This article explores the relationship between history and fiction closely, using Steve Inskeep’s Jacksonland as a source of study. Backed by the ideals of Beverley Southgate’s History Meets Fiction, the article analyzes the way that Andrew Jackson is viewed in current day’s society, based on the primary sources that are chosen to highlight him. It then aims to shine the light on his treasonous actions against the Cherokee nation and his conflict with John Ross. This begs the right to ask the question as to why Jackson is still so highly respected despite evidence condemning him. With a focus on the Cherokee nation’s feelings, this article uses newspapers from the 1800’s and commentary on treaties made with Native Americans to show that Jackson’s claim of voluntary removal is false. Because of a constant influx of fictionalization in news and events, the history that is studied is inherently fabricated. The goal of this article is to inspire revision of specific histories to uncover the truth from those voices that have not yet been heard.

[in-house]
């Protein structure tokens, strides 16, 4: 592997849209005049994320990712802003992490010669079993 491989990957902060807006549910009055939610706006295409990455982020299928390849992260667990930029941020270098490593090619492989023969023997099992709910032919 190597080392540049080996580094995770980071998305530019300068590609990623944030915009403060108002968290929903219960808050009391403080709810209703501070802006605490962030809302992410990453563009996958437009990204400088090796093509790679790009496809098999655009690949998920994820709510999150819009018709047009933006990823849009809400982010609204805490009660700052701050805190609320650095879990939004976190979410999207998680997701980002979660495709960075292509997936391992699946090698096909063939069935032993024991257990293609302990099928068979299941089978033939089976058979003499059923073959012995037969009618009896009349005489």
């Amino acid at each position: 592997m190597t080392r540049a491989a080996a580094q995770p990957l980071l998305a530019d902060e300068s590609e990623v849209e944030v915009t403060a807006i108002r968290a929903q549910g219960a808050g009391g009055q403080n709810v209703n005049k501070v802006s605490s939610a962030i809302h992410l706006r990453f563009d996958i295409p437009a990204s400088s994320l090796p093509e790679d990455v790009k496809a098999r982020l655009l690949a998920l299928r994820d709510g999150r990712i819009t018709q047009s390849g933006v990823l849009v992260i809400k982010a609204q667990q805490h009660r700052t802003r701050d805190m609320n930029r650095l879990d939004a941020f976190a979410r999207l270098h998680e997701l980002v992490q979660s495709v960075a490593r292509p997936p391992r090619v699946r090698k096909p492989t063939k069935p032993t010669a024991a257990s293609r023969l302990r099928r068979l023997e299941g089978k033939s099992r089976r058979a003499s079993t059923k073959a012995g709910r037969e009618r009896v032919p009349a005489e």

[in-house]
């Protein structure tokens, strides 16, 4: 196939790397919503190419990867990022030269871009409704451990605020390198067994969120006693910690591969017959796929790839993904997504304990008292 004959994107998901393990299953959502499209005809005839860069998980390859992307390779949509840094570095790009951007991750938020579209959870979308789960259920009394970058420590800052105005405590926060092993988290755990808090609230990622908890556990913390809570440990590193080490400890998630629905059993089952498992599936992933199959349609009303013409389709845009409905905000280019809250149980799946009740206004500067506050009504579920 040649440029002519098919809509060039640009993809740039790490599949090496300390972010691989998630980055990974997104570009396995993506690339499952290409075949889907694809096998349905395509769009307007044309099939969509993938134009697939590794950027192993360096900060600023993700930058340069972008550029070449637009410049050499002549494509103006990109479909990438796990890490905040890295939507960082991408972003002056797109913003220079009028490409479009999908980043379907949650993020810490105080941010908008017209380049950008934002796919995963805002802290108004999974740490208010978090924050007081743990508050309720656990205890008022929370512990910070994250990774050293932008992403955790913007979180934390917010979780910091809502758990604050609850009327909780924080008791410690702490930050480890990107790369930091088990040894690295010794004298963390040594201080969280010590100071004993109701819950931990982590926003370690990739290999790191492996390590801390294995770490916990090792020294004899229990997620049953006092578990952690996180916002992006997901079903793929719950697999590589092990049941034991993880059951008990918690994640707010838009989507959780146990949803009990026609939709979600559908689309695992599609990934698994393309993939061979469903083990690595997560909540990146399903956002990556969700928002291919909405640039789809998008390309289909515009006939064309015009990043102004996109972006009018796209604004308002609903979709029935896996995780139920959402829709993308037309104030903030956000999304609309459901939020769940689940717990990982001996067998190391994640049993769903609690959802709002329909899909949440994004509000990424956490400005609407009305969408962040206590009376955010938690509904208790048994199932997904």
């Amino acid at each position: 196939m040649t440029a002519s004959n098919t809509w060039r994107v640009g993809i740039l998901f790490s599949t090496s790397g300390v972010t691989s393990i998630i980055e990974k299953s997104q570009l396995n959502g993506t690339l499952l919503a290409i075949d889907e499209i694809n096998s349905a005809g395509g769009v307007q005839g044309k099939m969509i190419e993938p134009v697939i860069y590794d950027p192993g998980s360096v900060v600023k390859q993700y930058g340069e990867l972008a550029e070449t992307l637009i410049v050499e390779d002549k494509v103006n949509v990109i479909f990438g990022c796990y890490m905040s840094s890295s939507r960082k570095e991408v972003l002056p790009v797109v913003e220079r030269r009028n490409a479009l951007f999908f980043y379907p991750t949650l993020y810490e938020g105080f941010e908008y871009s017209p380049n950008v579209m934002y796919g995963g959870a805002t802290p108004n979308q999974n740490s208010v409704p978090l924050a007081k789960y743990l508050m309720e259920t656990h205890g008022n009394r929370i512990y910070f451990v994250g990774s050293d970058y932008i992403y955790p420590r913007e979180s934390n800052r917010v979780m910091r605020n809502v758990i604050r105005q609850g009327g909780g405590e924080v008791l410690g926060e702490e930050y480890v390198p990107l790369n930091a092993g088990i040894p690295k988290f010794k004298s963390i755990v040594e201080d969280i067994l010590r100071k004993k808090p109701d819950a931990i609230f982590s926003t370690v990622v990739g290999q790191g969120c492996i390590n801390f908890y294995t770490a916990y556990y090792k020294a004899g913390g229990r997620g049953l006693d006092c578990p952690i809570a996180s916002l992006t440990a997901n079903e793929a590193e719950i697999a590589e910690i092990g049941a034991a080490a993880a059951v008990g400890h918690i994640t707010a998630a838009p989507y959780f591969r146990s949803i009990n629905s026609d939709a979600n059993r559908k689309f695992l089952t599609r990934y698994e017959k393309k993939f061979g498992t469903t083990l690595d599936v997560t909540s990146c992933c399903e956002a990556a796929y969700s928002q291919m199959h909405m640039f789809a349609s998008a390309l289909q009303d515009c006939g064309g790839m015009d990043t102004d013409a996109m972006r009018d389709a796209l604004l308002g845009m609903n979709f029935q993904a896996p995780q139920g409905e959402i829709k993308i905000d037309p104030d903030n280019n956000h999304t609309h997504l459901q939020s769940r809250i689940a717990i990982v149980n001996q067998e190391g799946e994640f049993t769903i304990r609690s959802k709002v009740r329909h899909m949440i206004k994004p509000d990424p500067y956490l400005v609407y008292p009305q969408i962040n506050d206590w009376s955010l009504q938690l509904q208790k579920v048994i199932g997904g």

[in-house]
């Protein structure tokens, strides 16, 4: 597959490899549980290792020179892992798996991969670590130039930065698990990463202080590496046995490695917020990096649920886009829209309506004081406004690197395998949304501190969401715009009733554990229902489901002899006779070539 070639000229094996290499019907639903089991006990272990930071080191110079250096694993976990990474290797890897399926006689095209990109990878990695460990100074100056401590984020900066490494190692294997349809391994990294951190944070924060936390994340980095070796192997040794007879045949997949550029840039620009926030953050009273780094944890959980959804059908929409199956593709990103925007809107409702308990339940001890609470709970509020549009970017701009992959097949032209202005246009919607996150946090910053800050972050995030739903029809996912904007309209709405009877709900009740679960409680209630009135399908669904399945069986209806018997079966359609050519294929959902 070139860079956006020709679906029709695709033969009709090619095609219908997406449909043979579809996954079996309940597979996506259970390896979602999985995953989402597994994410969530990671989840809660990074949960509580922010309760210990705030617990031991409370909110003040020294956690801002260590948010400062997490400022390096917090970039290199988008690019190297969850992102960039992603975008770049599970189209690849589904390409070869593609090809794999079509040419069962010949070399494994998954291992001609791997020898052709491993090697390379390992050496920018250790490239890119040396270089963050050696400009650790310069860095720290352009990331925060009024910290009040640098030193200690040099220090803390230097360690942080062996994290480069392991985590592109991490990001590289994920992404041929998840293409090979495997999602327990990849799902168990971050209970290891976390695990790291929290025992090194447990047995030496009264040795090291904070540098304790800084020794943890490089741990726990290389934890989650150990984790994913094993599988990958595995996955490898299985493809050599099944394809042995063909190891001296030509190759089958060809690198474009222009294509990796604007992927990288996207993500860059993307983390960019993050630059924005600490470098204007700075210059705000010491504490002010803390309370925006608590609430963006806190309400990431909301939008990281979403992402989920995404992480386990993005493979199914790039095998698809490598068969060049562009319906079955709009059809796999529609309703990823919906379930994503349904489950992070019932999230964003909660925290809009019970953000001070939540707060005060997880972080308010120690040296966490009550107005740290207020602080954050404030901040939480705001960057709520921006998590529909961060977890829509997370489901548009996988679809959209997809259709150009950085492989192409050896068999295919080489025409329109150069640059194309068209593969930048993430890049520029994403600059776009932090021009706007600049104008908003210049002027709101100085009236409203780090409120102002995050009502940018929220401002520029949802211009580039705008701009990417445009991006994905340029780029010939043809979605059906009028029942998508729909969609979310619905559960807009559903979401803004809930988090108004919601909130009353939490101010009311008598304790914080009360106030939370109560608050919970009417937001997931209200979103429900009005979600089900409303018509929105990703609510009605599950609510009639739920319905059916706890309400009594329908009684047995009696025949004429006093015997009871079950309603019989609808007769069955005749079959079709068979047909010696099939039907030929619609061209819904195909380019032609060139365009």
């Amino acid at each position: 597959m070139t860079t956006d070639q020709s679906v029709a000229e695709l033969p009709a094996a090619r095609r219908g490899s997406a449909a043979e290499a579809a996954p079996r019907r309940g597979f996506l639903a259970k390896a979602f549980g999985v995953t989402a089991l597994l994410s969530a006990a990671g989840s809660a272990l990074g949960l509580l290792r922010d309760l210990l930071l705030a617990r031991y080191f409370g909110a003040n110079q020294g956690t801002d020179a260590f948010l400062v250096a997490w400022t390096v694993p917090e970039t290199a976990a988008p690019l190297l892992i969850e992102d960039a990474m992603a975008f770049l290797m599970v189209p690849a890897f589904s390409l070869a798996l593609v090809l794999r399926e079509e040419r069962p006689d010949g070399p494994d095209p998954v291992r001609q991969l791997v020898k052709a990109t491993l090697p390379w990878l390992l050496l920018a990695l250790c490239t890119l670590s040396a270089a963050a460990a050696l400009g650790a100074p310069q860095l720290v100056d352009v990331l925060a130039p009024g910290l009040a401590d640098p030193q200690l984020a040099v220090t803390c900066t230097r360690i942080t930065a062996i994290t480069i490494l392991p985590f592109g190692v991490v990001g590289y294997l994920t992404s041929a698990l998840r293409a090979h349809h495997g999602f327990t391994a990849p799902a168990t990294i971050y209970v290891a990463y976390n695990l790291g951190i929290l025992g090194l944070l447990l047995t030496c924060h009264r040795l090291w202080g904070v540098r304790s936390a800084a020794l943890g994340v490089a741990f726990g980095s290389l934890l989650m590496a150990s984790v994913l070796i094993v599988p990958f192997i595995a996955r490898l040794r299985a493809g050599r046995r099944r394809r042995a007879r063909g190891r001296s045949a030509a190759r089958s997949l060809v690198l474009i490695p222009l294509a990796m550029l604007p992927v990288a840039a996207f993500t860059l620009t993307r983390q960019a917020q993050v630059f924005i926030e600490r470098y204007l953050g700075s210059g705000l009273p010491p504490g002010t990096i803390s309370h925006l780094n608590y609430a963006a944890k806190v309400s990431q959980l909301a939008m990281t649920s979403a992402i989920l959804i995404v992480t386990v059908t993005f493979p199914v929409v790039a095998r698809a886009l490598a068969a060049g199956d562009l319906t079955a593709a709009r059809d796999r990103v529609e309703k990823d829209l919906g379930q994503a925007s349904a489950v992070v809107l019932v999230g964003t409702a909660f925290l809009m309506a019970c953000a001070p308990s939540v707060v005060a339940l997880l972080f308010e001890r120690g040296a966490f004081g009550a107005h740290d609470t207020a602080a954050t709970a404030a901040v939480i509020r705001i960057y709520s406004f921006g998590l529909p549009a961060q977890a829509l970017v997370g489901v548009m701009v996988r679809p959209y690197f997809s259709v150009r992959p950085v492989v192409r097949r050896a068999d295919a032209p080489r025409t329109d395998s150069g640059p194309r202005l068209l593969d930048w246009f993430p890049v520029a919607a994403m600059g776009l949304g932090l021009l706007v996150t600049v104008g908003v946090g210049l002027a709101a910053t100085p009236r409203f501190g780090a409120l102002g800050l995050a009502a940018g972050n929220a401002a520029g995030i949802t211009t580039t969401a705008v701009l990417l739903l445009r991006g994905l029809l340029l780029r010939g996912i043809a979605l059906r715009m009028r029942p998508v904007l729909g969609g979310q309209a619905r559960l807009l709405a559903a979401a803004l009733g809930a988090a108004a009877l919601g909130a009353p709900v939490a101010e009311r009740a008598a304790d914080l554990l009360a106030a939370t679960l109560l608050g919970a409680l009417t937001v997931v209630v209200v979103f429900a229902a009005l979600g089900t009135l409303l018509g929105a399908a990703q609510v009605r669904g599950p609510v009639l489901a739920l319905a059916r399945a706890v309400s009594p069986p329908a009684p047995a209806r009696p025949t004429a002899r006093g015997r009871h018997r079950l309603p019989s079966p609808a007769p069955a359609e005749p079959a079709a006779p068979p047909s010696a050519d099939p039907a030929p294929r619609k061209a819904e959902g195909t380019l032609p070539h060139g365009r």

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"This Land is Whose Land? History, Fiction, and the 1800’s Cherokee Removal in Inskeep’s Jacksonland,"
Armstrong Undergraduate Journal of History: Vol. 9
, Article 9.
Available at: https://digitalcommons.georgiasouthern.edu/aujh/vol9/iss2/9